A Dictionary of the English Language
                        A Digital Edition of the 1755 Classic by Samuel Johnson
        Search Transcribed Entries:

Curious

View Scan · View Transcription · from page 522

View Scan · View Transcription · from page 522

Cúrious. adj. [curiosus, Latin.]

  1. Inquisitive; desirous of information; addicted to enquiry.

    Be not curious in unnecessary matters; for more things are shewn unto thee than men understand. Ecclus. iii. 23.

    Even then to them the spirit of lyes suggests,
    That they were blind, because they saw not ill;
    And breath'd into their uncorrupted breasts
    A curious wish, which did corrupt their will.
    Davies.

  2. Attentive to; diligent about: sometimes with after.

    It is a pity a gentleman so very curious after things that were elegant and beautiful, should not have been as curious as to their origin, their uses, and their natural history. Woodward.

  3. Sometimes with of.

    Then thus a senior of the place replies,
    Well read, and curious of antiquities.
    Dryden's Fables.

  4. Accurate; careful not to mistake.

    'Till Arrianism had made it a matter of great sharpness and subtlety of wit to be a sound believing Christian, men were not curious what syllables or particles of speech they used. Hook.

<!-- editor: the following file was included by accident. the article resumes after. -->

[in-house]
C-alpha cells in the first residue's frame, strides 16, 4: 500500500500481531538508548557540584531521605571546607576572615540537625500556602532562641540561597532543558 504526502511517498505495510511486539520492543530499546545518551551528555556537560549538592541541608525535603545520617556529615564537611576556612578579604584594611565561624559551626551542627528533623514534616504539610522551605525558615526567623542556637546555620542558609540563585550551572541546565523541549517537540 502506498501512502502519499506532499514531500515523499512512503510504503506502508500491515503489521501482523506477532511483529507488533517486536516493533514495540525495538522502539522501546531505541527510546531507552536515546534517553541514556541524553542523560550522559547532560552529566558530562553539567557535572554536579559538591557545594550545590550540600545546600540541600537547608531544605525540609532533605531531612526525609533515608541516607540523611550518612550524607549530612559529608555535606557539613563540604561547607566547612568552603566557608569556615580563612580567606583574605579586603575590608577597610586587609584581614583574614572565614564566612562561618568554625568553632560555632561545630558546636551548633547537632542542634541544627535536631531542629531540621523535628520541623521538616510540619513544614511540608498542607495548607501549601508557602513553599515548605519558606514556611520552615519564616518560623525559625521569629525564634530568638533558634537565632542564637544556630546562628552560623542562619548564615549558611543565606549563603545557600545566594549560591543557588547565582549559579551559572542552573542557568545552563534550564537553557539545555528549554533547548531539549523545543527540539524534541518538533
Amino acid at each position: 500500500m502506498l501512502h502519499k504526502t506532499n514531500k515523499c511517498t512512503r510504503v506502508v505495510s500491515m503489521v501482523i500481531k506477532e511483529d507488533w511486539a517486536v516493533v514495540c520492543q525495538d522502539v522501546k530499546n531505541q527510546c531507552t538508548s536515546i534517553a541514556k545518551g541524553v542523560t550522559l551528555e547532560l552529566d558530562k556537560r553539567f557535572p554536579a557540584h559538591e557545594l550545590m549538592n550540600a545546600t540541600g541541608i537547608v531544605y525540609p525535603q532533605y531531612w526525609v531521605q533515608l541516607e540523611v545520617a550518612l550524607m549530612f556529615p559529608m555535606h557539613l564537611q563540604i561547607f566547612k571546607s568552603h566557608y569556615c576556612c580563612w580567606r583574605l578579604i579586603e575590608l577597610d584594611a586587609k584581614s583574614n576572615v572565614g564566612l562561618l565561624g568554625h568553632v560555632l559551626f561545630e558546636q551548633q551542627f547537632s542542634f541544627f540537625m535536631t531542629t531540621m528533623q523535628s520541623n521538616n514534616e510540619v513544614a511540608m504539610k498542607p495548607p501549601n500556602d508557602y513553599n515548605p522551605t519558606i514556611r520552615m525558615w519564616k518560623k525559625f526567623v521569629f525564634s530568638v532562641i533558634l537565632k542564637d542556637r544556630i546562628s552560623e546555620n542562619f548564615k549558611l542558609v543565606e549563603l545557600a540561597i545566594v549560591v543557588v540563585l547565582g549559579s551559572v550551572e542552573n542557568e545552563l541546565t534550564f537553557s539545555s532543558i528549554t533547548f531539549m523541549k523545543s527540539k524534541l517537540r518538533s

5. Difficult to please; solicitous of perfection; not negligent; full of care.

    A temperate person is not curious of fancies and deliciousness; he thinks not much, and speaks not often of meat and drink. Taylour.

  6. Exact; nice; subtle.

    Both these senses embrace their objects at greater distance, with more variety, and with a more curious discrimation, than the other sense. Holder.

  7. Artful; not neglectful; not fortuitous.

    A vaile obscur'd the sunshine of her eyes,
    The rose within herself her sweetness closed;
    Each ornament about her seemly lies,
    By curious chance, or careless art, composed.
    Fairfax, b. ii.

  8. Elegant; neat; laboured; finished.

    Understanding to devise curious works, to work in gold. Ex.

  9. Rigid; severe; rigorous.

            For curious I cannot be with you,
    Signior Baptista, of whom I hear so well.
    Shakespeare.

Sources: Davies, John (45) · Dryden, John (788) · The Bible - Ecclesiasticus (27) · The Bible - Exodus (25) · Fairfax, Edward (30) · Holder, William (38) · Hooker, Richard (175) · Shakespeare's Taming of the Shrew (71) · Taylor, Jeremy (57) · Woodward, John (78)

Attributes: No attributes defined yet for this entry.

Search for this word in: American Heritage · Cambridge · Dictionary.com · The Free Dictionary · Longman · Merriam-Webster · OneLook · Oxford Dictionaries · Vocabulary.com · Wiktionary · Wordnik

Discuss this entry in the forums.

Cite this page: Johnson, Samuel. "Curious." A Dictionary of the English Language: A Digital Edition of the 1755 Classic by Samuel Johnson. Edited by Brandi Besalke. Last modified: November 28, 2012. http://johnsonsdictionaryonline.com/?p=6400.


Leave a Reply


Disclaimer:
johnsonsdictionaryonline.com is completely free to use. Johnson's dictionary is in the public domain, but please respect the hours of work put into this site by linking to it or crediting it. This site assumes no liability for its content or for the content of external sites linked to it, and has no warranty or guarantee concerning accuracy or availability.